Saturday, September 29, 2018

Local Authors I

Pratt Street was lined yesterday with tables.  Local authors displayed and talked about their books.

Bonnie describes herself as a Pennsylvania farm girl.  She drives a bookmobile for the Hartford Public Library,  Yesterday she helped put on the authors' event.

Okey (pronounced OK) Ndibe came to the USA from Nigeria 30 years ago.  His uncle watched two many western movies and saw cowboys staring hard at each other before opening fire.  So, he advised Okey never to look an American in the eye or they would shoot.  Okey's memento is full of 
gently humorous stories about his life as a Nigerian in America. 

Lisa Samia is an award-winning poet and writer with a strong interest in the Civil War.  She has written a fictionalized account of John Wilkes Booth's escape and capture as well as a book of poetry about the Civil War experience from a variety of ambiguous perspectives.

Che' La'Mora Hardy is one of several authors attending who describes herself as a life coach and writing instructor in addition to poet and author.  The Devil Wears Nikes is about 
recovering from abusive relationships using a six-stage process. 

Marian Lanouette has written a couple of self-published crime mysteries that have done well enough to earn her a four-book deal with a publisher.  Marian is an active member of the Sisters in Crimes community of mystery writers, readers, librarians and booksellers.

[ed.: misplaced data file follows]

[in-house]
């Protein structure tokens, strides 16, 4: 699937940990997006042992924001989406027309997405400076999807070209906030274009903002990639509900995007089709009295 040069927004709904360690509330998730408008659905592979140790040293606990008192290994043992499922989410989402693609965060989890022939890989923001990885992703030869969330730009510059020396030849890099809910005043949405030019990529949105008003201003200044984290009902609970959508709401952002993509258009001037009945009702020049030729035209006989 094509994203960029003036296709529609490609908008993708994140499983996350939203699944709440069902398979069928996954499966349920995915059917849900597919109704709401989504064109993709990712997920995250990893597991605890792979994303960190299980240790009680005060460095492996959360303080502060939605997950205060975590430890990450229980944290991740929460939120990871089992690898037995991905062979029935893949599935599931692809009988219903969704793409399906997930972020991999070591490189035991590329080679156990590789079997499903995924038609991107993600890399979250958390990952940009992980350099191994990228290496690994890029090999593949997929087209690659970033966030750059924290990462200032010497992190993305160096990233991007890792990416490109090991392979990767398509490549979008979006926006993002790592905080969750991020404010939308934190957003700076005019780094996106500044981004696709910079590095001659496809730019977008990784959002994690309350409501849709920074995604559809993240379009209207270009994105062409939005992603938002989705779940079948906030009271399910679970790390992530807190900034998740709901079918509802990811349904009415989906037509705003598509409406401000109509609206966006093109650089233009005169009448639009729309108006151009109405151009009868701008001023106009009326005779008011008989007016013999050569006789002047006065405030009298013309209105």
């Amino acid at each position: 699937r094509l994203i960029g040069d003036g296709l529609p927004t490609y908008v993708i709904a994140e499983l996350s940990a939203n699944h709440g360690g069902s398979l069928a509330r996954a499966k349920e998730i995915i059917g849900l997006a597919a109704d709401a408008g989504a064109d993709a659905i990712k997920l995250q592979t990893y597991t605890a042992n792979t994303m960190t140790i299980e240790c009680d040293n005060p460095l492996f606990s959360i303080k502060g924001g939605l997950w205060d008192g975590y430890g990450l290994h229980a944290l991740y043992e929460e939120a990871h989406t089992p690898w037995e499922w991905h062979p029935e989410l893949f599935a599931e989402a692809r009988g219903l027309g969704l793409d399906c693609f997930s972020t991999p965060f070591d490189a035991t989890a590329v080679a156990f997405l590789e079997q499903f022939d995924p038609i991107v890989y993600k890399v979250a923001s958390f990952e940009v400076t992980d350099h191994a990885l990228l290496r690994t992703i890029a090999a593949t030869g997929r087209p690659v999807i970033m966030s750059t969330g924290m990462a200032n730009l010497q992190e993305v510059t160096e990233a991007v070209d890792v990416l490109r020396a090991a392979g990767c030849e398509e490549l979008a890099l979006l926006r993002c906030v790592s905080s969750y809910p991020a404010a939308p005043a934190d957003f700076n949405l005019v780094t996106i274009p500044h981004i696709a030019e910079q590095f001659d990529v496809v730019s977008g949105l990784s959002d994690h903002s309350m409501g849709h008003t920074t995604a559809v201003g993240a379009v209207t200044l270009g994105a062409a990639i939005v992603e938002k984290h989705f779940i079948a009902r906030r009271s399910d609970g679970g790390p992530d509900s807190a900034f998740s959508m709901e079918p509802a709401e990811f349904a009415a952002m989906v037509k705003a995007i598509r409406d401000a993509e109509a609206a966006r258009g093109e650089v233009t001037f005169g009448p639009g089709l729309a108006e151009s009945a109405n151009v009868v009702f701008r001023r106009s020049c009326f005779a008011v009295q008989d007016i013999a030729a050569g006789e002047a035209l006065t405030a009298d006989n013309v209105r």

Sandra Horning has written a number of children's books,
including a Girls Who Code series.

Jennifer Wilder is a social worker who has written children's books intended to help children and adults talk about difficult topics.  She is holding One Word, a compilation of one word affirmations chosen to provide a blueprint for a fearless heart.  Her daughter, Christina Jackson, is now 11.  
When she was 8, she wrote Look at Me, I Can Write Poetry.


Stefan Jansson said...

Great portraits and info about the authors and their work.

John "By Stargoose And Hanglands" said...

An interesting selection of portraits, Jack. I'm surprised there's no event like this in Cambridge (UK) as it's teeming with all sorts of writers. I think I might enjoy Okay's stories. I worked with many Nigerians and found them unfailingly humorous despite living in difficult circumstances far from their home and families.

William Kendall said...

Quite a mix of reading material and writers.

Sharon said...

You got to meet a lot of authors! Wonderful.

RedPat said...

We have a similar event here which took place last weekend where authors and publishers are set up outside with lots of readings and good prices on books. Called Word On The Street, it has outgrown the streets and takes place along the Harbourfront. Thousands of people attend which is great!